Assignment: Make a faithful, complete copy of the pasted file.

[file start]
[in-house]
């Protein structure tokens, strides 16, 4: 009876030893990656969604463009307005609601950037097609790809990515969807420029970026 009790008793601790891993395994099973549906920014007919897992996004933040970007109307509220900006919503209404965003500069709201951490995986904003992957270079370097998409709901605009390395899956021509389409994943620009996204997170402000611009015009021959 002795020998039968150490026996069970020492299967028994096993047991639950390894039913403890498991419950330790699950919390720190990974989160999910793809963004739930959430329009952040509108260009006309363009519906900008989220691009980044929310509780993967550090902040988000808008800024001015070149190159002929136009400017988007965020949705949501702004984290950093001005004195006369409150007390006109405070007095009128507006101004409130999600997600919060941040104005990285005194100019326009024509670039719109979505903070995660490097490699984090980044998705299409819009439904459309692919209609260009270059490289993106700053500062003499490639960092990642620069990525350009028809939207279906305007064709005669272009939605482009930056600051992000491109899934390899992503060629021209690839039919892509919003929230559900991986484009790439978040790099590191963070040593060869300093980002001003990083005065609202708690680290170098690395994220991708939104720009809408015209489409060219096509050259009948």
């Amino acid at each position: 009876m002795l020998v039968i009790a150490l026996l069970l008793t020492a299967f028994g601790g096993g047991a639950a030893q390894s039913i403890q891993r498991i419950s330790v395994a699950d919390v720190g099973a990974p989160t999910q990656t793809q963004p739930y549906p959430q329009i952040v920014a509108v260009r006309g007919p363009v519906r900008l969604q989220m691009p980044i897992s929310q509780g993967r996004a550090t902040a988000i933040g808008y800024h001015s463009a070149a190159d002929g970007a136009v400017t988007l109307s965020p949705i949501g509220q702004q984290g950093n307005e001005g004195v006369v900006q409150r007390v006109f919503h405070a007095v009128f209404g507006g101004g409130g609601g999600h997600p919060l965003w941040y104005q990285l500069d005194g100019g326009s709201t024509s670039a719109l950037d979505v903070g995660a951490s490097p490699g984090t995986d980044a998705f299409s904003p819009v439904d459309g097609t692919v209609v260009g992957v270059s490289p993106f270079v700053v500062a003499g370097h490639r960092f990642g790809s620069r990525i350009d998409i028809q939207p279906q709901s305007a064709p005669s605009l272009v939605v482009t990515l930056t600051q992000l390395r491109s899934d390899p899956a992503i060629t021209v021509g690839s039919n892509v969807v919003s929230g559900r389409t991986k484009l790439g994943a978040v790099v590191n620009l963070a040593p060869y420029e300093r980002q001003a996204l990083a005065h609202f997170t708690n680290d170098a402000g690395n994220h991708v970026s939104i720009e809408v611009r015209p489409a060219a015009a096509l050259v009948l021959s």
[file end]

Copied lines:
[in-house]
């Protein structure tokens, strides 16, 4: 009876030893990656969604463009307005609601950037097609790809990515969807420029970026 009790008793601790891993395994099973549906920014007919897992996004933040970007109307509220900006919503209404965003500069709201951490995986904003992957270079370097998409709901605009390395899956021509389409994943620009996204997170402000611009015009021959 002795020998039968150490026996069970020492299967028994096993047991639950390894039913403890498991419950330790699950919390720190990974989160999910793809963004739930959430329009952040509108260009006309363009519906900008989220691009980044929310509780993967550090902040988000808008800024001015070149190159002929136009400017988007965020949705949501702004984290950093001005004195006369409150007390006109405070007095009128507006101004409130999600997600919060941040104005990285005194100019326009024509670039719109979505903070995660490097490699984090980044998705299409819009439904459309692919209609260009270059490289993106700053500062003499490639960092990642620069990525350009028809939207279906305007064709005669272009939605482009930056600051992000491109899934390899992503060629021209690839039919892509919003929230559900991986484009790439978040790099590191963070040593060869300093980002001003990083005065609202708690680290170098690395994220991708939104720009809408015209489409060219096509050259009948």
């Amino acid at each position: 009876m002795l020998v039968i009790a150490l026996l069970l008793t020492a299967f028994g601790g096993g047991a639950a030893q390894s039913i403890q891993r498991i419950s330790v395994a699950d919390v720190g099973a990974p989160t999910q990656t793809q963004p739930y549906p959430q329009i952040v920014a509108v260009r006309g007919p363009v519906r900008l969604q989220m691009p980044i897992s929310q509780g993967r996004a550090t902040a988000i933040g808008y800024h001015s463009a070149a190159d002929g970007a136009v400017t988007l109307s965020p949705i949501g509220q702004q984290g950093n307005e001005g004195v006369v900006q409150r007390v006109f919503h405070a007095v009128f209404g507006g101004g409130g609601g999600h997600p919060l965003w941040y104005q990285l500069d005194g100019g326009s709201t024509s670039a719109l950037d979505v903070g995660a951490s490097p490699g984090t995986d980044a998705f299409s904003p819009v439904d459309g097609t692919v209609v260009g992957v270059s490289p993106f270079v700053v500062a003499g370097h490639r960092f990642g790809s620069r990525i350009d998409i028809q939207p279906q709901s305007a064709p005669s605009l272009v939605v482009t990515l930056t600051q992000l390395r491109s899934d390899p899956a992503i060629t021209v021509g690839s039919n892509v969807v919003s929230g559900r389409t991986k484009l790439g994943a978040v790099v590191n620009l963070a040593p060869y420029e300093r980002q001003a996204l990083a005065h609202f997170t708690n680290d170098a402000g690395n994220h991708v970026s939104i720009e809408v611009r015209p489409a060219a015009a096509l050259v009948l021959s």